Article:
Wednesday, July 21, 2010

WRITE WHAT YOU KNOW...and don't know

"Write what you know."

We hear that common adage a lot and while I think it is such great advice for students and authors alike, I find myself wondering: but what if what you know is not the story you want to write? What if your life is actually the stuff other people's imagined stories are made of and all you used to dream of when your life hit those heart-wrenching parts of the "arc" was...the anti-life?

Been there. Writing that.

Those of you who have stood beside me through some of the hardest times in my life know. But only some of it. Honestly, telling people was as hard as writing about it. I couldn't bear (and bare) telling any one person all of the stories of my life. But, I couldn't not tell it either. My advice to friends going through tough times used to include the occasional eyebrow quirking comment that sounded a little too-knowledgeable, my journals used to have a hidden back story that hinted at baggage, and my short stories had an "underlying message" that used to peg it as mine in my fiction writing classes. All of it a little angry.

And I had the right to be angry. Parts of my life were awful. So what did I do? I started writing stories that made me feel better.

Escapist stories--they aren't just for the reader.

But even as I put pen to paper now, many years after those life stories I used to "escape" from through writing, I still find that I can't not tell those stories of my life. They're in there. I haven't escaped them. While the novel I write might not be the tear-jerking novels out there that sound remarkably like my actual life, it doesn't mean I'm not in there or that I'm not writing what I know. Trust me, when I was going through those tough times in my life, the anti-life was what I knew...where I would go...why I'm still here.

So when I hear, "You should write a novel about all the stuff you endured in your life," my reply is that I can write one filled with all the things I didn't have and still be telling my story. My escapist stories still have my life in it, just with a twist, and always with the telltale things that peg it as an anti-life original.
  • Strong heroines that kick-ass because I couldn't fight back? --> Check!
  • Bullies and abusers getting their just rewards? --> Double-check!
  • Different kinds of "brilliant" characters, even the streetsmart-got-crappy-grades-until-I-4.0'd-all-through-college-to-get-the-PhD-that-shocked-everyone sort? --> Check! (With a hell-yeah)
  • Happier endings to different chapters than I had myself? --> Resounding Check!
And the list goes on.

Yes, I could write the super angsty stories that I teach in my adolescent literature courses or the beautiful novels I cry through in one sitting without coming up for air, but honestly, the writer in me still remembers the writer I used to be--the girl who dreamed up the wondrous stories unlike what was going on in her life.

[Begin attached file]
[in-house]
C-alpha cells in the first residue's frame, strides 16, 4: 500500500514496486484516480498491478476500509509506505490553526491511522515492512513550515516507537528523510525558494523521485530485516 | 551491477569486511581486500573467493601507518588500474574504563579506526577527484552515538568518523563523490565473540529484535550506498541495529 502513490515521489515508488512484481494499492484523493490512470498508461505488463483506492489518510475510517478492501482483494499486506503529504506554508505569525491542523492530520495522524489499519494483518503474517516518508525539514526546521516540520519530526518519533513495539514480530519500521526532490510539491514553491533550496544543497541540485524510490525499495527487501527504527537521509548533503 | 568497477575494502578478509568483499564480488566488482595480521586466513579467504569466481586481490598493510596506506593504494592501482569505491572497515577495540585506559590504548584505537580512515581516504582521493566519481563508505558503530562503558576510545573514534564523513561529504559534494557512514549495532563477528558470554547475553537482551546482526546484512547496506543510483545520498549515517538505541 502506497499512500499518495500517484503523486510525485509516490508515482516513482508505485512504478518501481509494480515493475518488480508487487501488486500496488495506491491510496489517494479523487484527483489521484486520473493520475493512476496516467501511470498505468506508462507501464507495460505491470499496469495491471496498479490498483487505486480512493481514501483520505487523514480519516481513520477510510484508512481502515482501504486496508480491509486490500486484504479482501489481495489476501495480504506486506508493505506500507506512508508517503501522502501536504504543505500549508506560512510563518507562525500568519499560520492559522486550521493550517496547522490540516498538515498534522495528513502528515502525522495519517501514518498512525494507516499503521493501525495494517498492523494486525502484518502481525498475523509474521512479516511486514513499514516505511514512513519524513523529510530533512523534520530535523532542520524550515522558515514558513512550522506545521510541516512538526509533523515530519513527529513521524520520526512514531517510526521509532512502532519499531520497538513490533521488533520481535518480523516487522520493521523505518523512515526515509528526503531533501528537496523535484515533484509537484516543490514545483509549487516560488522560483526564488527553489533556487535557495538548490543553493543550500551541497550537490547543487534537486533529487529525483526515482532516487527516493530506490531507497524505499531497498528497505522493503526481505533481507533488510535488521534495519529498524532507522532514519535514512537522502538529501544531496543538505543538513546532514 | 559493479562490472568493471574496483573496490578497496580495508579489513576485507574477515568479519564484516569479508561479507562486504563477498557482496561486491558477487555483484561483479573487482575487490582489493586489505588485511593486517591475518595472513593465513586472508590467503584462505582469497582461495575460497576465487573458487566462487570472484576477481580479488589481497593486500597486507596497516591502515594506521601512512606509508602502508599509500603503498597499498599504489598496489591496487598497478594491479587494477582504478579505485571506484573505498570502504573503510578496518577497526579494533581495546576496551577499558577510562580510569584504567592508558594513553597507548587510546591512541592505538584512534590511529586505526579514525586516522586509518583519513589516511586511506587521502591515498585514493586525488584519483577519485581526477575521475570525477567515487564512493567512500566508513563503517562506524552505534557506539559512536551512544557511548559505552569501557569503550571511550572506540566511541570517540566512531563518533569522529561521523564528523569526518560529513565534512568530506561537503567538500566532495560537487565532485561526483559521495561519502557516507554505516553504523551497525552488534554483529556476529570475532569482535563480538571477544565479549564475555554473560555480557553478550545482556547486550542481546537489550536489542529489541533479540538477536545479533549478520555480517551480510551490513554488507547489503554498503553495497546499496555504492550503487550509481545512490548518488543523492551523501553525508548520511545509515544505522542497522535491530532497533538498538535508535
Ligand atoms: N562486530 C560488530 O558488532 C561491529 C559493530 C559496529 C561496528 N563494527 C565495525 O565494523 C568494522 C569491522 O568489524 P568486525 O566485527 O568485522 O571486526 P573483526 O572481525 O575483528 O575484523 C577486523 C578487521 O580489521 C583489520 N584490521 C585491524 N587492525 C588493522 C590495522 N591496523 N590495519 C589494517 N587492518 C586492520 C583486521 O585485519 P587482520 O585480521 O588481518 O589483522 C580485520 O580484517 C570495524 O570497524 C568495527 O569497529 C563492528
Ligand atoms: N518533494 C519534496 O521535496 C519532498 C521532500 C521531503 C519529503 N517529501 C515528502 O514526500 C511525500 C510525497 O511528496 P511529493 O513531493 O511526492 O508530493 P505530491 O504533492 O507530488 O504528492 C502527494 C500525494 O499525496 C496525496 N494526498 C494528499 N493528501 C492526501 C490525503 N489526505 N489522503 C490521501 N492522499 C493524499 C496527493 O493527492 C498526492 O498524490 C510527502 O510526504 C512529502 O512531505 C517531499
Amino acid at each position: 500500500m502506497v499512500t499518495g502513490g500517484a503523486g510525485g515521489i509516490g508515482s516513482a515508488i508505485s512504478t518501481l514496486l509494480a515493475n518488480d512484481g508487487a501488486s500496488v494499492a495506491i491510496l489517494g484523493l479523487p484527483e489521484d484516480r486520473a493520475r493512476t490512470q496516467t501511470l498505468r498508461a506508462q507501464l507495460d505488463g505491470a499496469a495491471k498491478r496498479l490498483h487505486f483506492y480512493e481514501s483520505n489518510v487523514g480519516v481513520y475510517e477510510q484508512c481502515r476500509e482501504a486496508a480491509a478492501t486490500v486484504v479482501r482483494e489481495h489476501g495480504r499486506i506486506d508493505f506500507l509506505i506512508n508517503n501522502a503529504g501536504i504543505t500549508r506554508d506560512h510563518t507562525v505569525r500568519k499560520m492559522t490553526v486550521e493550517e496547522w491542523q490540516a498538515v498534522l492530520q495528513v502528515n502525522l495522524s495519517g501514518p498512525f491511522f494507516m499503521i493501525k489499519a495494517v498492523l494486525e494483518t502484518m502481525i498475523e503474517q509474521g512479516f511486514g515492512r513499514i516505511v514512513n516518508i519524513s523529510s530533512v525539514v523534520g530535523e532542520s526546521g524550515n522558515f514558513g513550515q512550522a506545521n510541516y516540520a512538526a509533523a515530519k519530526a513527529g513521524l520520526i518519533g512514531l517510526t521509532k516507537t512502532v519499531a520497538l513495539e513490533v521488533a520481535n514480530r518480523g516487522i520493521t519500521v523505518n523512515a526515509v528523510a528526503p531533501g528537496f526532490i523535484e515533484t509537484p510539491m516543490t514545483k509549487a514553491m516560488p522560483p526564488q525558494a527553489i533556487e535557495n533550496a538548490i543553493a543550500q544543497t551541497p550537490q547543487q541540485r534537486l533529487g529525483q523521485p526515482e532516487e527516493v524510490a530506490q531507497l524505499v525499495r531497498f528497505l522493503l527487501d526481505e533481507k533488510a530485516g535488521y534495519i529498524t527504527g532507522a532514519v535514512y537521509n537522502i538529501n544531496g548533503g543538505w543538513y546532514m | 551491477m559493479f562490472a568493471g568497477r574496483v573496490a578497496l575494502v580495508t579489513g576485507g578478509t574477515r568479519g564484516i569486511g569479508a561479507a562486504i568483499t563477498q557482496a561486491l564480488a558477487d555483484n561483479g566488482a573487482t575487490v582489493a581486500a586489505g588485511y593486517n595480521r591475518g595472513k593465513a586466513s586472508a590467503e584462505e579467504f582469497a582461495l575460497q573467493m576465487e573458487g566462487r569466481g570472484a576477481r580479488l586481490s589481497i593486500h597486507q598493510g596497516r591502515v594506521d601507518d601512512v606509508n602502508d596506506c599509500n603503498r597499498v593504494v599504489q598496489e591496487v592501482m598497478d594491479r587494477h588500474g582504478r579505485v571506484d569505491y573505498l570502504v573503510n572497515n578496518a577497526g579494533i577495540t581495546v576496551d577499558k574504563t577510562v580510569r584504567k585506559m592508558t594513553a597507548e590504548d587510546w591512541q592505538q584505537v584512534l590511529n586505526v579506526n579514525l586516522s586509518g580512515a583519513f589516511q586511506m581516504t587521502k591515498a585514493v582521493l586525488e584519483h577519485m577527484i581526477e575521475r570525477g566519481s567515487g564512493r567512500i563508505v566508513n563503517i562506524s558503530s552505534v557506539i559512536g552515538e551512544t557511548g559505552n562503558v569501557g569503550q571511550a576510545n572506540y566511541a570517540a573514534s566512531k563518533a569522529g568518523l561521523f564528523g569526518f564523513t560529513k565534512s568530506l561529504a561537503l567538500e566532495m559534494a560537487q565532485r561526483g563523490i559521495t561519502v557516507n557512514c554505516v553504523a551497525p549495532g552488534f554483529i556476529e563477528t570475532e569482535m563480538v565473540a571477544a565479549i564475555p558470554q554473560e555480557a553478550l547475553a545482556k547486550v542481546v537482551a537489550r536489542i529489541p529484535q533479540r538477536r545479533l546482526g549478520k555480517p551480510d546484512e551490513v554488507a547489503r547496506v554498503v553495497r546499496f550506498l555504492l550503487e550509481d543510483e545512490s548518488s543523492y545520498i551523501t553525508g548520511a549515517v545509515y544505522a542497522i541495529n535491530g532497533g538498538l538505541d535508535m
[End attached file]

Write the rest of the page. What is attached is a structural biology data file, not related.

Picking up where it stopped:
That was what I knew as a writer then. That is what I write as an aspiring author now.

And believe me, escapist stories can get mighty good when the author really had some escaping to do.

Now, there are those that say: "But you went through so much, don't you want others to learn from your story? Don't you want to talk about how you got through? What about all those who helped you?"

Three questions with three very different answers.

1) Sure I do, and they can still learn even if my stories are happier than my life had been. Truly. Just as my life is always there in my writing, as a reader, your lives and perceptions will be too. You will take away from a story exactly what is in you to take away from it. This is why one of my best friends found himself inexplicably choked up through Jersey Girl (Kevin Smith's one).

2) No. Maybe. Waaait, I think I do. Hmmm...I'll get back to you on that after you read my stuff. If you really don't see the triumph of "getting through," I'll sit with you and tell you my life story.

3) Ahhh, now that last one gets my tears going. It would be an outright lie to say my novels didn't pay homage to every one of those people who extended their hand to help me up when I was curled on the ground, who were my wall to lean on when I couldn't stand on my own. Maybe they don't have a character and a name like in a memoir but know that each of them are as a part of my story--both in life and on paper--as I am. Where do you think I learned to have that hope you see in my novels and in life? (Believe me, being an aspiring writer is all about hope. *grin*)

Upon more reflection, that third question now has me thinking about the one thing that perhaps may be missing from my stories of anti-life. At least in the "real life" sense it deserves to be.

Well, the internet doesn't have blogs for nothing so here goes:

While you won't ever have your names in a memoir of surviving tough times...while you won't ever read one of my characters and see the exact part you played in my life...and while your actions may not be placed on that literary pedestal that they have every right to be on...
  • Those of you who were the first to break the cruelly issued "don't talk to that girl" rule, ending the six weeks of utterly friendless, wrist-slicing silence I went through at the start of my seventh grade year;
  • Those who were my silent rock through the abuse you knew about and even more so the abuse you knew to be there even though I'd never uttered the words;
  • Those of you who were there to pick up the pieces after I was raped;
  • Those who actually saw me truly scared when I first found out about my brain condition;
  • And finally, to that one person who, knowing more than all of these people combined, still chose me, giving me my first real happy ending to a chapter and the start of many others since...